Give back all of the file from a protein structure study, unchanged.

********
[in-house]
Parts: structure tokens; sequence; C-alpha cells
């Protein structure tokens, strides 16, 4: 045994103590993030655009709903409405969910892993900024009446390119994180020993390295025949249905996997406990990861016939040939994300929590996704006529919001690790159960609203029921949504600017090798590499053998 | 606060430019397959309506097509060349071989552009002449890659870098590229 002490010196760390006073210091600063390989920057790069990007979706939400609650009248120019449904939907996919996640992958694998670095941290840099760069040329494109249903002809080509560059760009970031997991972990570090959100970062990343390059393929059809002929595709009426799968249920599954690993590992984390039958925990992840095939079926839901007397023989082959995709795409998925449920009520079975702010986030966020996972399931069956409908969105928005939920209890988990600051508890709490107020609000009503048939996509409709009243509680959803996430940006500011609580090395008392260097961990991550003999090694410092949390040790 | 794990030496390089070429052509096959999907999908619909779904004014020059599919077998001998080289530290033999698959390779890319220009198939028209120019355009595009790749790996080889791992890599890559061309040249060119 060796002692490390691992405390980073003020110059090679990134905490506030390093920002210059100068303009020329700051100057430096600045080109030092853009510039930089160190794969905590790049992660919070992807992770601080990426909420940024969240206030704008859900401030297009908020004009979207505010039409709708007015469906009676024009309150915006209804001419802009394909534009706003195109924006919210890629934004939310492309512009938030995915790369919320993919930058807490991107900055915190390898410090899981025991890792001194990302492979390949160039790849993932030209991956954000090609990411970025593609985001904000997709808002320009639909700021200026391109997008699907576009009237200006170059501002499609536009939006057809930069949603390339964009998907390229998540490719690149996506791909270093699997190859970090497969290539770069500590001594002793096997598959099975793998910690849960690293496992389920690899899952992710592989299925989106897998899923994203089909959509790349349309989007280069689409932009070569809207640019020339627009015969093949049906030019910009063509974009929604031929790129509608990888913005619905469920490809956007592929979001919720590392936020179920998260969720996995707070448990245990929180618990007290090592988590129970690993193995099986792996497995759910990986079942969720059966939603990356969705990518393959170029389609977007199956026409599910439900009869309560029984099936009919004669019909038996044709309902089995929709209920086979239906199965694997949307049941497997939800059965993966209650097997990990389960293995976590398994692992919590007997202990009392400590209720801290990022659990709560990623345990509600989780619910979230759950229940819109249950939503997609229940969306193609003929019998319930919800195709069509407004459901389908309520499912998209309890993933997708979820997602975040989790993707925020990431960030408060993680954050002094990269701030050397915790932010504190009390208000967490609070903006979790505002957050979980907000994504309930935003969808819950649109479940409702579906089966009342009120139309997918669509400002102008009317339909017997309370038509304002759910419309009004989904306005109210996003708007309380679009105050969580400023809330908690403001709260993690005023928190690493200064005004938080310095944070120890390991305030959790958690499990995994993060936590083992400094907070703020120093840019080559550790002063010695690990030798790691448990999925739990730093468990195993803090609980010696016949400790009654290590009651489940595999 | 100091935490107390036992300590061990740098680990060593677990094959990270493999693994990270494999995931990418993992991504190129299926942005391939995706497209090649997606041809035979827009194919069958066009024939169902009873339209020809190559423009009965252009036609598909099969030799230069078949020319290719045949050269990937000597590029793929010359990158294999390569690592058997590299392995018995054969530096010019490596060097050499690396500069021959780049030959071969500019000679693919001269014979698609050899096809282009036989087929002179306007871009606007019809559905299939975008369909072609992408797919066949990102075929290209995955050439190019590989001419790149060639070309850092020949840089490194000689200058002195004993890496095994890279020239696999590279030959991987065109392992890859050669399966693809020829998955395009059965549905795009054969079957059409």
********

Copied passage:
[in-house]
Parts: structure tokens; sequence; C-alpha cells
């Protein structure tokens, strides 16, 4: 045994103590993030655009709903409405969910892993900024009446390119994180020993390295025949249905996997406990990861016939040939994300929590996704006529919001690790159960609203029921949504600017090798590499053998 | 606060430019397959309506097509060349071989552009002449890659870098590229 002490010196760390006073210091600063390989920057790069990007979706939400609650009248120019449904939907996919996640992958694998670095941290840099760069040329494109249903002809080509560059760009970031997991972990570090959100970062990343390059393929059809002929595709009426799968249920599954690993590992984390039958925990992840095939079926839901007397023989082959995709795409998925449920009520079975702010986030966020996972399931069956409908969105928005939920209890988990600051508890709490107020609000009503048939996509409709009243509680959803996430940006500011609580090395008392260097961990991550003999090694410092949390040790 | 794990030496390089070429052509096959999907999908619909779904004014020059599919077998001998080289530290033999698959390779890319220009198939028209120019355009595009790749790996080889791992890599890559061309040249060119 060796002692490390691992405390980073003020110059090679990134905490506030390093920002210059100068303009020329700051100057430096600045080109030092853009510039930089160190794969905590790049992660919070992807992770601080990426909420940024969240206030704008859900401030297009908020004009979207505010039409709708007015469906009676024009309150915006209804001419802009394909534009706003195109924006919210890629934004939310492309512009938030995915790369919320993919930058807490991107900055915190390898410090899981025991890792001194990302492979390949160039790849993932030209991956954000090609990411970025593609985001904000997709808002320009639909700021200026391109997008699907576009009237200006170059501002499609536009939006057809930069949603390339964009998907390229998540490719690149996506791909270093699997190859970090497969290539770069500590001594002793096997598959099975793998910690849960690293496992389920690899899952992710592989299925989106897998899923994203089909959509790349349309989007280069689409932009070569809207640019020339627009015969093949049906030019910009063509974009929604031929790129509608990888913005619905469920490809956007592929979001919720590392936020179920998260969720996995707070448990245990929180618990007290090592988590129970690993193995099986792996497995759910990986079942969720059966939603990356969705990518393959170029389609977007199956026409599910439900009869309560029984099936009919004669019909038996044709309902089995929709209920086979239906199965694997949307049941497997939800059965993966209650097997990990389960293995976590398994692992919590007997202990009392400590209720801290990022659990709560990623345990509600989780619910979230759950229940819109249950939503997609229940969306193609003929019998319930919800195709069509407004459901389908309520499912998209309890993933997708979820997602975040989790993707925020990431960030408060993680954050002094990269701030050397915790932010504190009390208000967490609070903006979790505002957050979980907000994504309930935003969808819950649109479940409702579906089966009342009120139309997918669509400002102008009317339909017997309370038509304002759910419309009004989904306005109210996003708007309380679009105050969580400023809330908690403001709260993690005023928190690493200064005004938080310095944070120890390991305030959790958690499990995994993060936590083992400094907070703020120093840019080559550790002063010695690990030798790691448990999925739990730093468990195993803090609980010696016949400790009654290590009651489940595999 | 100091935490107390036992300590061990740098680990060593677990094959990270493999693994990270494999995931990418993992991504190129299926942005391939995706497209090649997606041809035979827009194919069958066009024939169902009873339209020809190559423009009965252009036609598909099969030799230069078949020319290719045949050269990937000597590029793929010359990158294999390569690592058997590299392995018995054969530096010019490596060097050499690396500069021959780049030959071969500019000679693919001269014979698609050899096809282009036989087929002179306007871009606007019809559905299939975008369909072609992408797919066949990102075929290209995955050439190019590989001419790149060639070309850092020949840089490194000689200058002195004993890496095994890279020239696999590279030959991987065109392992890859050669399966693809020829998955395009059965549905795009054969079957059409």